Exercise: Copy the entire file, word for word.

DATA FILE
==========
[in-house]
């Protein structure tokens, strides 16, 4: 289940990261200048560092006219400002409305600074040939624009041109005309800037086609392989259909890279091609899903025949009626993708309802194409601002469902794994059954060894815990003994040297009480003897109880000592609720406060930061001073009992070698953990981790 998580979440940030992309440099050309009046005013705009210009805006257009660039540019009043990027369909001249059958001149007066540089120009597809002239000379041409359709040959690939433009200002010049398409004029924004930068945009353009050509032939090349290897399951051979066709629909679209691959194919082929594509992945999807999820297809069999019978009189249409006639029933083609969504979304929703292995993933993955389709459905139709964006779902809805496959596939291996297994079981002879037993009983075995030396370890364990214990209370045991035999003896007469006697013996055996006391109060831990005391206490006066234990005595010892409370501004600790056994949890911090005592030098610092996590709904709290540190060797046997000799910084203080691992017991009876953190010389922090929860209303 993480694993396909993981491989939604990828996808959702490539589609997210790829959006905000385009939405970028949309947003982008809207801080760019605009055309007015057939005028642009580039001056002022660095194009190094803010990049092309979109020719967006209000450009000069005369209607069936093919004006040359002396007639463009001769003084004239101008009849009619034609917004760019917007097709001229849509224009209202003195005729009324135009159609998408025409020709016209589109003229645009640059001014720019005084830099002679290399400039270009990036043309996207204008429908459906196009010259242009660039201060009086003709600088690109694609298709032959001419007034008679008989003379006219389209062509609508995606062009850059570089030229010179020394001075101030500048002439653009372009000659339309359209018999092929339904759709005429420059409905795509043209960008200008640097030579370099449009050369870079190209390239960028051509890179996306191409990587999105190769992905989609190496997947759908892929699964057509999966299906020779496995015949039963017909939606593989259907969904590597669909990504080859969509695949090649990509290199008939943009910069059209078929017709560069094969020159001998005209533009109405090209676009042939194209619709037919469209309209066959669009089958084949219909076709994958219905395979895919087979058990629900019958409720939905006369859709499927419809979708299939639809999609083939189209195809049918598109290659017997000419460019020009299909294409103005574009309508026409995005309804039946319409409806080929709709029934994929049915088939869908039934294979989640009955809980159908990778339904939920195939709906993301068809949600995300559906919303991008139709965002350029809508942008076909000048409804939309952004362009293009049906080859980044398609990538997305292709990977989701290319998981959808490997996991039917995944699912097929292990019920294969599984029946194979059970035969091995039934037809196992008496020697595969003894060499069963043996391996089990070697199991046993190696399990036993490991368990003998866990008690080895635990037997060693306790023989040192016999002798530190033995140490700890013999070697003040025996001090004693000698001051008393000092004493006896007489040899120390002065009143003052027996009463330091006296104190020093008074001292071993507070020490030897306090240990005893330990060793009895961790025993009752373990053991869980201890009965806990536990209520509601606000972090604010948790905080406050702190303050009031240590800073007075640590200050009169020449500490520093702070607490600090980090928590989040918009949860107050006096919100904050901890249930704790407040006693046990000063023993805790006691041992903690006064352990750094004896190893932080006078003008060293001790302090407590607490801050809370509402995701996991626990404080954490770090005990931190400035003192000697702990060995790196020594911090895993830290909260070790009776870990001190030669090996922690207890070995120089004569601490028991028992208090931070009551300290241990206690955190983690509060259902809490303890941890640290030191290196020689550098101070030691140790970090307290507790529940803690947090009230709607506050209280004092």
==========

[in-house]
């Protein structure tokens, strides 16, 4: 289940990261200048560092006219400002409305600074040939624009041109005309800037086609392989259909890279091609899903025949009626993708309802194409601002469902794994059954060894815990003994040297009480003897109880000592609720406060930061001073009992070698953990981790 998580979440940030992309440099050309009046005013705009210009805006257009660039540019009043990027369909001249059958001149007066540089120009597809002239000379041409359709040959690939433009200002010049398409004029924004930068945009353009050509032939090349290897399951051979066709629909679209691959194919082929594509992945999807999820297809069999019978009189249409006639029933083609969504979304929703292995993933993955389709459905139709964006779902809805496959596939291996297994079981002879037993009983075995030396370890364990214990209370045991035999003896007469006697013996055996006391109060831990005391206490006066234990005595010892409370501004600790056994949890911090005592030098610092996590709904709290540190060797046997000799910084203080691992017991009876953190010389922090929860209303 993480694993396909993981491989939604990828996808959702490539589609997210790829959006905000385009939405970028949309947003982008809207801080760019605009055309007015057939005028642009580039001056002022660095194009190094803010990049092309979109020719967006209000450009000069005369209607069936093919004006040359002396007639463009001769003084004239101008009849009619034609917004760019917007097709001229849509224009209202003195005729009324135009159609998408025409020709016209589109003229645009640059001014720019005084830099002679290399400039270009990036043309996207204008429908459906196009010259242009660039201060009086003709600088690109694609298709032959001419007034008679008989003379006219389209062509609508995606062009850059570089030229010179020394001075101030500048002439653009372009000659339309359209018999092929339904759709005429420059409905795509043209960008200008640097030579370099449009050369870079190209390239960028051509890179996306191409990587999105190769992905989609190496997947759908892929699964057509999966299906020779496995015949039963017909939606593989259907969904590597669909990504080859969509695949090649990509290199008939943009910069059209078929017709560069094969020159001998005209533009109405090209676009042939194209619709037919469209309209066959669009089958084949219909076709994958219905395979895919087979058990629900019958409720939905006369859709499927419809979708299939639809999609083939189209195809049918598109290659017997000419460019020009299909294409103005574009309508026409995005309804039946319409409806080929709709029934994929049915088939869908039934294979989640009955809980159908990778339904939920195939709906993301068809949600995300559906919303991008139709965002350029809508942008076909000048409804939309952004362009293009049906080859980044398609990538997305292709990977989701290319998981959808490997996991039917995944699912097929292990019920294969599984029946194979059970035969091995039934037809196992008496020697595969003894060499069963043996391996089990070697199991046993190696399990036993490991368990003998866990008690080895635990037997060693306790023989040192016999002798530190033995140490700890013999070697003040025996001090004693000698001051008393000092004493006896007489040899120390002065009143003052027996009463330091006296104190020093008074001292071993507070020490030897306090240990005893330990060793009895961790025993009752373990053991869980201890009965806990536990209520509601606000972090604010948790905080406050702190303050009031240590800073007075640590200050009169020449500490520093702070607490600090980090928590989040918009949860107050006096919100904050901890249930704790407040006693046990000063023993805790006691041992903690006064352990750094004896190893932080006078003008060293001790302090407590607490801050809370509402995701996991626990404080954490770090005990931190400035003192000697702990060995790196020594911090895993830290909260070790009776870990001190030669090996922690207890070995120089004569601490028991028992208090931070009551300290241990206690955190983690509060259902809490303890941890640290030191290196020689550098101070030691140790970090307290507790529940803690947090009230709607506050209280004092």